• BRIEF DESCRIPTION OF THE DRAWINGS
  • A more detailed understanding may be had from the following description, given by way of example in conjunction with the accompanying drawings wherein:
  • FIG. 1A shows an example communications system in which one or more disclosed embodiments may be implemented;
  • FIG. 1B shows an example wireless transmit/receive unit (WTRU) that may be used within the communications system shown in FIG. 1A;
  • FIG. 1C shows an example radio access network and an example core network that may be used within the communications system shown in FIG. 1A;
  • FIGS. 2A and 2B show examples of the discoverable and monitoring state impact on network parameters;
  • FIG. 3 shows an example of the discovery procedure impact on uplink (UL) hybrid automatic repeat request (HARQ);
  • FIG. 4 shows an example of public land mobile network (PLMN) dedicated discovery channels allocated in-band;
  • FIG. 5 shows an example of a common discovery channel allocated out-of-band;
  • FIG. 6 shows an example of a discovery channel allocated in-band time division multiplex (TDM) with UL;
  • FIGS. 7A and 7B show long term evolution (LTE) signal properties for discovery signal design;
  • FIG. 8 shows an example of device-to-device (D2D) downlink (DL) or uplink (UL) synchronization;
  • FIG. 9 shows an example of a distributed D2D synchronization strategy with a time window defined by a network; and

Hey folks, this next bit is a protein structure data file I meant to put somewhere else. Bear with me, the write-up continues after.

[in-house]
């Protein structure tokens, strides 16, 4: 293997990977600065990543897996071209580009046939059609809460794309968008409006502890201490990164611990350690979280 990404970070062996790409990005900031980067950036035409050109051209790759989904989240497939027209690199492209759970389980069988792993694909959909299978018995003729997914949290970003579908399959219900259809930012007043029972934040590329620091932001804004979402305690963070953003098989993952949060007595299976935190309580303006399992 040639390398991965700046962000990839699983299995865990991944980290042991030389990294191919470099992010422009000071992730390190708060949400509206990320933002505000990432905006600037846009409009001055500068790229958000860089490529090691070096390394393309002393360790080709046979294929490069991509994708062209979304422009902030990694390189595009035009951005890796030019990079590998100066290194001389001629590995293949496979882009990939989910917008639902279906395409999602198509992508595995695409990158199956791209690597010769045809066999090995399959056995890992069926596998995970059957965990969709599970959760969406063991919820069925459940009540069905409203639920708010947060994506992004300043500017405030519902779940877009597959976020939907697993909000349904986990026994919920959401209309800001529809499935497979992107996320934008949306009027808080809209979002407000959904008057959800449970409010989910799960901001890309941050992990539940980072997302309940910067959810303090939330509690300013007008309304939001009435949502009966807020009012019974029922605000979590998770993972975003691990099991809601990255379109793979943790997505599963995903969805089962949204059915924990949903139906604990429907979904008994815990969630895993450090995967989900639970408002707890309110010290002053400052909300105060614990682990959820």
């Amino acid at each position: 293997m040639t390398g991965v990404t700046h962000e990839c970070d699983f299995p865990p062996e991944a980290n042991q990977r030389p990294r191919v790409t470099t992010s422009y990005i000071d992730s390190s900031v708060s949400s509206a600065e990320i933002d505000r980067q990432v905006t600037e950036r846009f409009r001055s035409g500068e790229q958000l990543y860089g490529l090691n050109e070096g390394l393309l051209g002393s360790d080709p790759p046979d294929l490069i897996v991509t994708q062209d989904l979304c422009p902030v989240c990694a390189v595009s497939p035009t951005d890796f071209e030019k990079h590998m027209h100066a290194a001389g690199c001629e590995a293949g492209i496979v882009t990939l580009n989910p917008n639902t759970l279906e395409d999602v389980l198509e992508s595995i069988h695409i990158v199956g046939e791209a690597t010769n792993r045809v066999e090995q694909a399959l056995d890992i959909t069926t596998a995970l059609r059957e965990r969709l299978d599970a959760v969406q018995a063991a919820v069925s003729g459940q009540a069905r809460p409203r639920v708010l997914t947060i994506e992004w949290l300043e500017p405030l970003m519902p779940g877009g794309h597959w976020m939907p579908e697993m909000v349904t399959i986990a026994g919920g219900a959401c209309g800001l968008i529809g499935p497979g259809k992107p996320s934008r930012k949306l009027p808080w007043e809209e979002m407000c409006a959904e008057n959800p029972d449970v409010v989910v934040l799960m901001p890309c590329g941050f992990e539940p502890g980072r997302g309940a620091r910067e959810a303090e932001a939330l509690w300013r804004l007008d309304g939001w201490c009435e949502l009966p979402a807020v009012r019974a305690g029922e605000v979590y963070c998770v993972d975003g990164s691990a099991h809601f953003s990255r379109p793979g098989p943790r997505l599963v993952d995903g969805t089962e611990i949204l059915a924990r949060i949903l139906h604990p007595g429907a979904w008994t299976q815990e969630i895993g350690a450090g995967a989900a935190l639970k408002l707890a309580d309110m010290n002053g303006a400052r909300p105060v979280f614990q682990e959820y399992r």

• FIG. 10 shows an example of seeking device anonymity preservation.
  • DETAILED DESCRIPTION
  • FIG. 1A shows an example communications system 100 in which one or more disclosed embodiments may be implemented. The communications system 100 may be a multiple access system that provides content, such as voice, data, video, messaging, broadcast, and the like, to multiple wireless users. The communications system 100 may enable multiple wireless users to access such content through the sharing of system resources, including wireless bandwidth. For example, the communications systems 100 may employ one or more channel access methods, such as code division multiple access (CDMA), time division multiple access (TDMA), frequency division multiple access (FDMA), orthogonal FDMA (OFDMA), single-carrier FDMA (SC-FDMA), and the like.
  • As shown in FIG. 1A, the communications system 100 may include wireless transmit/receive units (WTRUs) 102 a, 102 b, 102 c, 102 d, a radio access network (RAN) 104, a core network 106, a public switched telephone network (PSTN) 108, the Internet 110, and other networks 112, though it will be appreciated that the disclosed embodiments contemplate any number of WTRUs, base stations, networks, and/or network elements. Each of the WTRUs 102 a, 102 b, 102 c, 102 d may be any type of device configured to operate and/or communicate in a wireless environment. By way of example, the WTRUs 102 a, 102 b, 102 c, 102 d may be configured to transmit and/or receive wireless signals and may include user equipment (UE), a mobile station, a fixed or mobile subscriber unit, a pager, a cellular telephone, a personal digital assistant (PDA), a smartphone, a laptop, a netbook, a personal computer, a wireless sensor, consumer electronics, and the like.